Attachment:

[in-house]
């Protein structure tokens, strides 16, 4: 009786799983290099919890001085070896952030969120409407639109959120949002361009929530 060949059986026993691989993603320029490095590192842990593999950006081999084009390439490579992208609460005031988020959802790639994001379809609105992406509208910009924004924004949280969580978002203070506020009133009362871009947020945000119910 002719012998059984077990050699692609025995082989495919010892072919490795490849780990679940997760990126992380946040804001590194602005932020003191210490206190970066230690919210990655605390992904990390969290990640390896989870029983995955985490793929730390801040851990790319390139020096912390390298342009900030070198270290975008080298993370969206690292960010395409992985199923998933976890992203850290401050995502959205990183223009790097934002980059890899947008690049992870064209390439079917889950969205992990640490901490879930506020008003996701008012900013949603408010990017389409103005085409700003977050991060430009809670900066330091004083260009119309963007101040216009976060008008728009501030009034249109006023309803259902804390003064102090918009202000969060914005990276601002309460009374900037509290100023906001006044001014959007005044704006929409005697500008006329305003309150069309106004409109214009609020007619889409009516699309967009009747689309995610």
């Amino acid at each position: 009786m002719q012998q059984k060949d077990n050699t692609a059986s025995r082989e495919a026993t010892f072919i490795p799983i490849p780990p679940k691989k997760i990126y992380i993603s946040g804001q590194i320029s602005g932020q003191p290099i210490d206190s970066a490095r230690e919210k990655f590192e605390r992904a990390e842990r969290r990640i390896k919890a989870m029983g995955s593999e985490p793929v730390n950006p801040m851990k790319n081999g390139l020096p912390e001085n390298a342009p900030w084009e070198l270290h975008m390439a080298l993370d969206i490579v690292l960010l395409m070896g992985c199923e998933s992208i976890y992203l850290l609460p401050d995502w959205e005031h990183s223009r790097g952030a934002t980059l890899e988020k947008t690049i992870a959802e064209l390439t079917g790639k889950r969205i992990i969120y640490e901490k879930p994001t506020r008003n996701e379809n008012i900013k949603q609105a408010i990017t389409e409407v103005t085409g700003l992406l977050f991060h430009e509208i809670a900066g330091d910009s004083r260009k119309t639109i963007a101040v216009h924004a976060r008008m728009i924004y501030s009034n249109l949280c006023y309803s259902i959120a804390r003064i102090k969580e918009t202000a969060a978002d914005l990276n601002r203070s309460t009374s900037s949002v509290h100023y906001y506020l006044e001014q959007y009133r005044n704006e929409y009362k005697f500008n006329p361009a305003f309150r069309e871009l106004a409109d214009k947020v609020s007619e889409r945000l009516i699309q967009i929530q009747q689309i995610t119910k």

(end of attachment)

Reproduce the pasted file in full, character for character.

[in-house]
């Protein structure tokens, strides 16, 4: 009786799983290099919890001085070896952030969120409407639109959120949002361009929530 060949059986026993691989993603320029490095590192842990593999950006081999084009390439490579992208609460005031988020959802790639994001379809609105992406509208910009924004924004949280969580978002203070506020009133009362871009947020945000119910 002719012998059984077990050699692609025995082989495919010892072919490795490849780990679940997760990126992380946040804001590194602005932020003191210490206190970066230690919210990655605390992904990390969290990640390896989870029983995955985490793929730390801040851990790319390139020096912390390298342009900030070198270290975008080298993370969206690292960010395409992985199923998933976890992203850290401050995502959205990183223009790097934002980059890899947008690049992870064209390439079917889950969205992990640490901490879930506020008003996701008012900013949603408010990017389409103005085409700003977050991060430009809670900066330091004083260009119309963007101040216009976060008008728009501030009034249109006023309803259902804390003064102090918009202000969060914005990276601002309460009374900037509290100023906001006044001014959007005044704006929409005697500008006329305003309150069309106004409109214009609020007619889409009516699309967009009747689309995610």
């Amino acid at each position: 009786m002719q012998q059984k060949d077990n050699t692609a059986s025995r082989e495919a026993t010892f072919i490795p799983i490849p780990p679940k691989k997760i990126y992380i993603s946040g804001q590194i320029s602005g932020q003191p290099i210490d206190s970066a490095r230690e919210k990655f590192e605390r992904a990390e842990r969290r990640i390896k919890a989870m029983g995955s593999e985490p793929v730390n950006p801040m851990k790319n081999g390139l020096p912390e001085n390298a342009p900030w084009e070198l270290h975008m390439a080298l993370d969206i490579v690292l960010l395409m070896g992985c199923e998933s992208i976890y992203l850290l609460p401050d995502w959205e005031h990183s223009r790097g952030a934002t980059l890899e988020k947008t690049i992870a959802e064209l390439t079917g790639k889950r969205i992990i969120y640490e901490k879930p994001t506020r008003n996701e379809n008012i900013k949603q609105a408010i990017t389409e409407v103005t085409g700003l992406l977050f991060h430009e509208i809670a900066g330091d910009s004083r260009k119309t639109i963007a101040v216009h924004a976060r008008m728009i924004y501030s009034n249109l949280c006023y309803s259902i959120a804390r003064i102090k969580e918009t202000a969060a978002d914005l990276n601002r203070s309460t009374s900037s949002v509290h100023y906001y506020l006044e001014q959007y009133r005044n704006e929409y009362k005697f500008n006329p361009a305003f309150r069309e871009l106004a409109d214009k947020v609020s007619e889409r945000l009516i699309q967009i929530q009747q689309i995610t119910k």